Each week we take a look at Michigan politics with Ken Sikkema, former Senate Majority Leader and Senior Policy Fellow at Public Sector Consultants, and Susan Demas, columnist for MLIVE.com.
Governor Snyder has been calling for increased funding for Michigan roads to the tune of $1.2 billion a year. This is one of the items he has not gotten a lot of traction on so far from lawmakers on either side of the political aisle.
According to Sikkema, the last time Michigan increased fees and a tax for transportation funding was back in 1997.
"The reason we keep going back to this sales tax issue is because Michigan is relatively unique. It has a sales tax on top of its state and federal gas tax and that sales tax doesn't go to roads it goes to schools and revenue sharing. There are only about three or four states in the country where all the taxes at the pump don't go to roads. Michigan is one of them," he said.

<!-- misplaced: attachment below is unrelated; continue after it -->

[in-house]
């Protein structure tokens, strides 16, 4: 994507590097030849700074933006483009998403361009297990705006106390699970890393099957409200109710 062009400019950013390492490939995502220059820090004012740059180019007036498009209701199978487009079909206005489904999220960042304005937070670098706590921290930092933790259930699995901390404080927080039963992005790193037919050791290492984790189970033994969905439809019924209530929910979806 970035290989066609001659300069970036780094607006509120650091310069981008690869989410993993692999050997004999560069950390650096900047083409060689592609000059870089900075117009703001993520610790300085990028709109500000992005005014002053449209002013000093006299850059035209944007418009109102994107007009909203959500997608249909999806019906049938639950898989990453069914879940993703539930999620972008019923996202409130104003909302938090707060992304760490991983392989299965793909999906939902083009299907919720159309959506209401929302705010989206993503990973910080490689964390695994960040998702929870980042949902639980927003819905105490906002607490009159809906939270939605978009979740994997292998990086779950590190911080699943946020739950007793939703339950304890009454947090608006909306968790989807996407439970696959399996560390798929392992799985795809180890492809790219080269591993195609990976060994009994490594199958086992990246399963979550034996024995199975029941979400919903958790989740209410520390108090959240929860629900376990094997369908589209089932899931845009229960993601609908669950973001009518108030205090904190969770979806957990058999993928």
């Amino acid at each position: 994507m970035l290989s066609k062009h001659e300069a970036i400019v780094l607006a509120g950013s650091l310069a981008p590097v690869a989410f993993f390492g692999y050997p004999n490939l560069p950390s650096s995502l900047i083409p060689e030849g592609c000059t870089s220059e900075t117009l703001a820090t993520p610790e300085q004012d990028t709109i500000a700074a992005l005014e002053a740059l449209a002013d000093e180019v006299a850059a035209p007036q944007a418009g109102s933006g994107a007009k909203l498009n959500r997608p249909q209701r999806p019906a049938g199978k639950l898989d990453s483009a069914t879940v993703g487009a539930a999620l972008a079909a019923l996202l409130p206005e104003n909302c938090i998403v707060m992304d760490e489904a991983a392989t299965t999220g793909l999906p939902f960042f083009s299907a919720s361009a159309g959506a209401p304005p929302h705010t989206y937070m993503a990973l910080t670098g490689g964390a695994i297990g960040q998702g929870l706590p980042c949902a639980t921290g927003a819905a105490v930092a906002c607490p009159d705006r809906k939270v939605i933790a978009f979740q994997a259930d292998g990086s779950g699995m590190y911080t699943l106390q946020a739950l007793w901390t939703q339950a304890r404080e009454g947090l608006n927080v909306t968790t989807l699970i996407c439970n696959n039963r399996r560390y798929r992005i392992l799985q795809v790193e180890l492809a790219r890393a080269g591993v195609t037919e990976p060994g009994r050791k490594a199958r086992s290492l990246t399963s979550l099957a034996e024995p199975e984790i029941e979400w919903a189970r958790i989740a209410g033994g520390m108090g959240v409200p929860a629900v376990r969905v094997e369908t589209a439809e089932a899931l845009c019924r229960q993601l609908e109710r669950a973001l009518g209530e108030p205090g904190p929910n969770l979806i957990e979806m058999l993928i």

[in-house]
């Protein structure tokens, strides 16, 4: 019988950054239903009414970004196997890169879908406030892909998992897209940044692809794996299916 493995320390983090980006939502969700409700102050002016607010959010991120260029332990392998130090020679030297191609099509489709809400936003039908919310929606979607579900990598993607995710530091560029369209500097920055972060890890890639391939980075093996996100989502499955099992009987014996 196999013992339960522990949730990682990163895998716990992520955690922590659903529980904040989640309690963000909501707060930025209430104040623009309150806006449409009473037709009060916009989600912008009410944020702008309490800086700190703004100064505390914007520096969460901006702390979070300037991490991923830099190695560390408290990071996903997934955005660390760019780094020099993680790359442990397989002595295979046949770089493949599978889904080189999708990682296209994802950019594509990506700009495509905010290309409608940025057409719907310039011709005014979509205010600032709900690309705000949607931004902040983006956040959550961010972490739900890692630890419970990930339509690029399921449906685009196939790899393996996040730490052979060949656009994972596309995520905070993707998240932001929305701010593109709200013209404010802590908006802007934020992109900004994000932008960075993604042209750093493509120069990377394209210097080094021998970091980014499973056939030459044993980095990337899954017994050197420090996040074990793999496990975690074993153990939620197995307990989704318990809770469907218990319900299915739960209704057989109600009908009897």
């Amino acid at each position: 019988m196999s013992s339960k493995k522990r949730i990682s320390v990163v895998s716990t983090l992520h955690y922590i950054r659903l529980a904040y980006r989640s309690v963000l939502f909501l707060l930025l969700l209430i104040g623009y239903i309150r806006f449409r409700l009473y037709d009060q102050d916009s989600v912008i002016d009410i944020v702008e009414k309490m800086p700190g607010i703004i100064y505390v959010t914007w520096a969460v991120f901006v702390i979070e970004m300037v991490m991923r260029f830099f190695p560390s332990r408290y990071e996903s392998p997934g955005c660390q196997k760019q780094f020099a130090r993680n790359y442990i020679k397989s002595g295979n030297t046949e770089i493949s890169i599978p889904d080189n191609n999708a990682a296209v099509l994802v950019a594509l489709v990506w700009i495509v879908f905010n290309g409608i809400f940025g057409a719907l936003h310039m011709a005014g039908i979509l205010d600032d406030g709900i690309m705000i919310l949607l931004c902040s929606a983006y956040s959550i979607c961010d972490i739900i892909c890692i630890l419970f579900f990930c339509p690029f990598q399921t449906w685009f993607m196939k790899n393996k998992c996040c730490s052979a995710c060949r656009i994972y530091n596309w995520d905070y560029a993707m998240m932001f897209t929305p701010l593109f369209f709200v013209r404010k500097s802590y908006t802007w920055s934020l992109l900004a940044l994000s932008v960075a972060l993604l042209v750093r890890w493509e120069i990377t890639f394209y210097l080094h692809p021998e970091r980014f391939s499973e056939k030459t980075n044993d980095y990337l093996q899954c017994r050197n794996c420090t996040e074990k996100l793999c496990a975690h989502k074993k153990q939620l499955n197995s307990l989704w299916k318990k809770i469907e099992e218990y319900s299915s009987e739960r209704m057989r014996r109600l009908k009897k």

Are better roads, better for business?
"For the business community it's very important. You'll notice that the Michigan Chamber of Commerce of course is one of the biggest backers of the idea of increasing road funding even if that means raising taxes," Demas said.
Sikkema added, "I think the legislator is trying to figure out a way to raise taxes without getting blamed for raising taxes. And the only way to do that is to put something on the ballot for the voters themselves to decide. That's why hearing about this notion of increasing of increasing the sales tax from 6 % to 7%."
Listen to the full interview above.